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Reaching for Stars

Flint Hill student from Oakton is an aspiring professional athlete.

Carlyn Baldwin, a 16-year-old student-athlete from Oakton, hopes that she is well on her way to her dream of playing for the United States National Women’s soccer team.

Baldwin’s soccer career began at the age of four-and-a-half when her mom signed her up for a local team. Since then, Baldwin has committed her life to soccer and received a plethora of individual awards and recognitions. At the National Championships in the summer of 2012, she was named to the Best 11 for the u16 (under age sixteen) all-tournament team. She was nominated for and attended multiple United States Soccer Training Centers, which are used for youth national team identification.

Soccer has required Baldwin to travel all along the East Coast and the South. In 2008, she traveled to Maine for Regionals, but couldn’t play due to her broken ankle. Four years later, she got her chance to play at Regionals in Pennsylvania and Nationals in South Carolina. For National League, she went to North Carolina, Florida, and Georgia. Her Region I League games took place in New York and Delaware.

Baldwin’s favorite soccer player is Xavier Hernandez, also known as Xavi. Like Baldwin, he is a small athlete and a midfielder. She watches his games to learn techniques and considers him one of the best in the world because he contributes to his team defensively and offensively.

Baldwin said, “A college coach told my club coach that I reminded them of Xavi from Spain. Getting that compliment made me feel like I was doing the right things in the midfield.”

Baldwin’s next step to improving her game is to add awareness of when to attack space and players and when to let the flow of the game keep going.

Many people don’t know that Baldwin is quiet on the field, a total contrast to her usual outgoing and bubbly personality. People sometimes believe Carlyn to be cocky, when she is really just a confident player. Many people underestimate Baldwin’s talent due to her small stature, but Baldwin believes that in soccer size is irrelevant as long as the player is strong.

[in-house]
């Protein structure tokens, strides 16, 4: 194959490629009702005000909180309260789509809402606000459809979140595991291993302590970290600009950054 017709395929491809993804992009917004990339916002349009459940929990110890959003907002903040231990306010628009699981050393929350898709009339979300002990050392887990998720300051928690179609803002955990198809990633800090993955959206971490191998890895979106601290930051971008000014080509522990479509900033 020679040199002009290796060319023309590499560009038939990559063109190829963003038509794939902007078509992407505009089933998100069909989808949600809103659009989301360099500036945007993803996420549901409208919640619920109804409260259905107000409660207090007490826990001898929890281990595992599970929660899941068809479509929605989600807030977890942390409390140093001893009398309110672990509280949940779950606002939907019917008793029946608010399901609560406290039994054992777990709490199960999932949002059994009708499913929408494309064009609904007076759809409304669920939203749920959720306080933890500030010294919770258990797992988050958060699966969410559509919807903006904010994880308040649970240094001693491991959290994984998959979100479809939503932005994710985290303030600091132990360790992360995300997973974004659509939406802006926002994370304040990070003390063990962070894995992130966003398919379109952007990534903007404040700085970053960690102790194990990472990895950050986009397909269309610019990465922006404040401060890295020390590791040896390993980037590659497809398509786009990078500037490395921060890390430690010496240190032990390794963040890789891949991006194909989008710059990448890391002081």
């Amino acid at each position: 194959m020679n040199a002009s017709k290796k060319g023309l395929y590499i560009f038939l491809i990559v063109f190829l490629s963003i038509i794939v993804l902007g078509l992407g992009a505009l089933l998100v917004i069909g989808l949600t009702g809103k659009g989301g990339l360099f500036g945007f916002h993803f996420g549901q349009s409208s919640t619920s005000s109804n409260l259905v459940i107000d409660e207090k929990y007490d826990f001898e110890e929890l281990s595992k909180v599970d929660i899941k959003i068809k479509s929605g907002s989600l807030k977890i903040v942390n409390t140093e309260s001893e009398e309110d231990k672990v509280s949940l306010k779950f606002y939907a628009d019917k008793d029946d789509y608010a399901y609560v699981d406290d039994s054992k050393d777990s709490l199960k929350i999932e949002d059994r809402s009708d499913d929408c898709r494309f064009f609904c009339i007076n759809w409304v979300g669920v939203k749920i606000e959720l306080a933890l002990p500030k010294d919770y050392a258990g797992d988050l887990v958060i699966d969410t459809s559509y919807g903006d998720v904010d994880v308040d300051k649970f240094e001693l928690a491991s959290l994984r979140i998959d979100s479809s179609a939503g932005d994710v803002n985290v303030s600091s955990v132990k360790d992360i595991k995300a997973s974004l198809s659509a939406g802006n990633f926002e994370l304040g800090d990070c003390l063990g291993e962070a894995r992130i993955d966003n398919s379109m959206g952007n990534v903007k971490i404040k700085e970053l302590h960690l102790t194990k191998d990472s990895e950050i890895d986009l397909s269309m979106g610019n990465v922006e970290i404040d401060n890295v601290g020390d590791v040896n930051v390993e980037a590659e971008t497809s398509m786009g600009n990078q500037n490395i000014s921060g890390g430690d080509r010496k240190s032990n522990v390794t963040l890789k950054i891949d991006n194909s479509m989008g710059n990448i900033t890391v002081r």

Baldwin describes her family and friends as “very supportive.” Her father never misses a game, her mother is always there for her, and her sister and friends cheer her on.

In the rare circumstance that she is not on the field, Baldwin is at church, training younger kids at her soccer club, or doing schoolwork. Although she would rather spend all her time training, Baldwin still attends high school like any other teen. She said that dealing with her schoolwork is difficult, but it is just part of being a student-athlete.

Baldwin currently plays for the Braddock Road Youth Club (BRYC) team.

“Being part of a team is amazing because you get to share so many incredible experiences with your teammates who are not only my best friends but my family,” she said.

Regarding her future, Baldwin plans to finish playing soccer for BRYC and move on to collegiate soccer at The University of Tennessee. She is working toward joining the under-18 national team and then moving on to play professionally in either Europe or the United States. Her ultimate goal is joining the United States Women’s National Team. Once her career is over, she plans to coach soccer.

Baldwin said, “The most rewarding thing about soccer is that I get to compete for championships on the state, regional, and national levels with amazing teammates and do the thing I love the most.”

Baldwin advises other athletes aspiring to be as successful as she is to work hard and train independently because you have to outwork everyone in order to be the best.